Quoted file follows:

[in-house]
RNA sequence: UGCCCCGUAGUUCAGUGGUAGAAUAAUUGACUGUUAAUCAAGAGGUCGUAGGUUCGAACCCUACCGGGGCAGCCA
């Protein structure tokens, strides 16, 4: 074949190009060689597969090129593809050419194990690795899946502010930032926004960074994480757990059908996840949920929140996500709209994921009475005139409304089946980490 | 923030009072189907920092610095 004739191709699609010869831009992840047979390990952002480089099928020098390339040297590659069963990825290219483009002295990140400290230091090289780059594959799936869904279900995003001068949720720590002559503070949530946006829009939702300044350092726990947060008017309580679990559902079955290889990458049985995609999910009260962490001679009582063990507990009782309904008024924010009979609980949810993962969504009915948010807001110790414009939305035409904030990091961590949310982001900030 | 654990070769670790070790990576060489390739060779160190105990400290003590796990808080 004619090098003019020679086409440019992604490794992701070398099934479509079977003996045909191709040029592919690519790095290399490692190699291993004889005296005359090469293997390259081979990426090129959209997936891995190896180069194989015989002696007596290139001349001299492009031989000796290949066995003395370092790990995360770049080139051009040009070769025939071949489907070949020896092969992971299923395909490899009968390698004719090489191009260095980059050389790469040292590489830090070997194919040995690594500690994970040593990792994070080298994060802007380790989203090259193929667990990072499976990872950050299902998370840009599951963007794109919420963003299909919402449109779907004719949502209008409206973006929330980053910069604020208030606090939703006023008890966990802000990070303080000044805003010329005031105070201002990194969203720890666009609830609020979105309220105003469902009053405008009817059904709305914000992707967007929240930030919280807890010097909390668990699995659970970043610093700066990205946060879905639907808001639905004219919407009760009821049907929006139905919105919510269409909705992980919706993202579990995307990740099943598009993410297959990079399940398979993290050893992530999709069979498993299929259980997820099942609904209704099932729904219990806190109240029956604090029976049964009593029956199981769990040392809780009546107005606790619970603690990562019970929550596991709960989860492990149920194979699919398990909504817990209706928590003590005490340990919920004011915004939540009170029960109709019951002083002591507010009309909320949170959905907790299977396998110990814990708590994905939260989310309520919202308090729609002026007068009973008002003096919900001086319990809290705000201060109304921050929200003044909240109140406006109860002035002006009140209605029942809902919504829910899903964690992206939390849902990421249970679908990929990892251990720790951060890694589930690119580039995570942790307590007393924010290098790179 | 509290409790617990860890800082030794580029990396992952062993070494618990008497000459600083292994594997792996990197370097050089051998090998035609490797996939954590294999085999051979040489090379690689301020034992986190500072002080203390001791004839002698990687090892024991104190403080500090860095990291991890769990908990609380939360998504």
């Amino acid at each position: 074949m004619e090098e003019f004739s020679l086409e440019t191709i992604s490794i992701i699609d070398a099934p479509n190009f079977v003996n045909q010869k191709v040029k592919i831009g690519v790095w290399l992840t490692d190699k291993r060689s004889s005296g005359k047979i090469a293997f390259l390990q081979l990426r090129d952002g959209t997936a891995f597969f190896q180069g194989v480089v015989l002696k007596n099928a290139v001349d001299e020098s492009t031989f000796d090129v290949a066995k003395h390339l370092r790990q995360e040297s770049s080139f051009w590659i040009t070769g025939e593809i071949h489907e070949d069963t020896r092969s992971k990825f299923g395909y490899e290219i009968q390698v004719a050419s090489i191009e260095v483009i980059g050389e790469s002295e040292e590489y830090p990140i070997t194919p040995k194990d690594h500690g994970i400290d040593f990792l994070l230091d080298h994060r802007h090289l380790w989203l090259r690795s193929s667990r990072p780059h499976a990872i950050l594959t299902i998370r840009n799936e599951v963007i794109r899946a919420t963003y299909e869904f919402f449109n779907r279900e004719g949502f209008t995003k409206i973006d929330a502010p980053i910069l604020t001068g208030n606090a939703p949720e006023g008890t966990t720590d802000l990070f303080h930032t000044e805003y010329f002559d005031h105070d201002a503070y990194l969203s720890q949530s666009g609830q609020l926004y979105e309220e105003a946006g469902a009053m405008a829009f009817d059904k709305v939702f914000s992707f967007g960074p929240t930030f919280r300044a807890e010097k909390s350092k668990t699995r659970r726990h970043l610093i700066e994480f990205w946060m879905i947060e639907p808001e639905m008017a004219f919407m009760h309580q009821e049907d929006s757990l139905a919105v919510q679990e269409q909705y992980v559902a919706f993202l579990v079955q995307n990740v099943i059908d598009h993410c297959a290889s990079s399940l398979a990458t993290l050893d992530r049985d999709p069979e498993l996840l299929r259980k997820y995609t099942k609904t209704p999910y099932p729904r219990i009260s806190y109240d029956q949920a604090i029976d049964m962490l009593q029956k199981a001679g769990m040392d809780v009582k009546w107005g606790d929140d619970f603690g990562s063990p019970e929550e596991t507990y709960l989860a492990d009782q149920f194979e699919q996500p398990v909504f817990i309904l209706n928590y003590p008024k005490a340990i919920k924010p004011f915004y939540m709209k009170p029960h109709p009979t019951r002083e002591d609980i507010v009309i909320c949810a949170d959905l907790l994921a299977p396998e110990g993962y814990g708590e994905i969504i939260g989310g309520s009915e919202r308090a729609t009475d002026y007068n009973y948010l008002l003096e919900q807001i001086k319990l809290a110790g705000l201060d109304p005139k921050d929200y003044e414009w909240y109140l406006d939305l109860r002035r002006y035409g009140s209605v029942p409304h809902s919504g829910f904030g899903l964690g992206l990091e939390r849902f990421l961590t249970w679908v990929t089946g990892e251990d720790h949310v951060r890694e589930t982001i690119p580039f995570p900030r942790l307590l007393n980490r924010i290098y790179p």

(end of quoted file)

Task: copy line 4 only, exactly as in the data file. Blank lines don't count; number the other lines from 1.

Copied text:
């Amino acid at each position: 074949m004619e090098e003019f004739s020679l086409e440019t191709i992604s490794i992701i699609d070398a099934p479509n190009f079977v003996n045909q010869k191709v040029k592919i831009g690519v790095w290399l992840t490692d190699k291993r060689s004889s005296g005359k047979i090469a293997f390259l390990q081979l990426r090129d952002g959209t997936a891995f597969f190896q180069g194989v480089v015989l002696k007596n099928a290139v001349d001299e020098s492009t031989f000796d090129v290949a066995k003395h390339l370092r790990q995360e040297s770049s080139f051009w590659i040009t070769g025939e593809i071949h489907e070949d069963t020896r092969s992971k990825f299923g395909y490899e290219i009968q390698v004719a050419s090489i191009e260095v483009i980059g050389e790469s002295e040292e590489y830090p990140i070997t194919p040995k194990d690594h500690g994970i400290d040593f990792l994070l230091d080298h994060r802007h090289l380790w989203l090259r690795s193929s667990r990072p780059h499976a990872i950050l594959t299902i998370r840009n799936e599951v963007i794109r899946a919420t963003y299909e869904f919402f449109n779907r279900e004719g949502f209008t995003k409206i973006d929330a502010p980053i910069l604020t001068g208030n606090a939703p949720e006023g008890t966990t720590d802000l990070f303080h930032t000044e805003y010329f002559d005031h105070d201002a503070y990194l969203s720890q949530s666009g609830q609020l926004y979105e309220e105003a946006g469902a009053m405008a829009f009817d059904k709305v939702f914000s992707f967007g960074p929240t930030f919280r300044a807890e010097k909390s350092k668990t699995r659970r726990h970043l610093i700066e994480f990205w946060m879905i947060e639907p808001e639905m008017a004219f919407m009760h309580q009821e049907d929006s757990l139905a919105v919510q679990e269409q909705y992980v559902a919706f993202l579990v079955q995307n990740v099943i059908d598009h993410c297959a290889s990079s399940l398979a990458t993290l050893d992530r049985d999709p069979e498993l996840l299929r259980k997820y995609t099942k609904t209704p999910y099932p729904r219990i009260s806190y109240d029956q949920a604090i029976d049964m962490l009593q029956k199981a001679g769990m040392d809780v009582k009546w107005g606790d929140d619970f603690g990562s063990p019970e929550e596991t507990y709960l989860a492990d009782q149920f194979e699919q996500p398990v909504f817990i309904l209706n928590y003590p008024k005490a340990i919920k924010p004011f915004y939540m709209k009170p029960h109709p009979t019951r002083e002591d609980i507010v009309i909320c949810a949170d959905l907790l994921a299977p396998e110990g993962y814990g708590e994905i969504i939260g989310g309520s009915e919202r308090a729609t009475d002026y007068n009973y948010l008002l003096e919900q807001i001086k319990l809290a110790g705000l201060d109304p005139k921050d929200y003044e414009w909240y109140l406006d939305l109860r002035r002006y035409g009140s209605v029942p409304h809902s919504g829910f904030g899903l964690g992206l990091e939390r849902f990421l961590t249970w679908v990929t089946g990892e251990d720790h949310v951060r890694e589930t982001i690119p580039f995570p900030r942790l307590l007393n980490r924010i290098y790179p």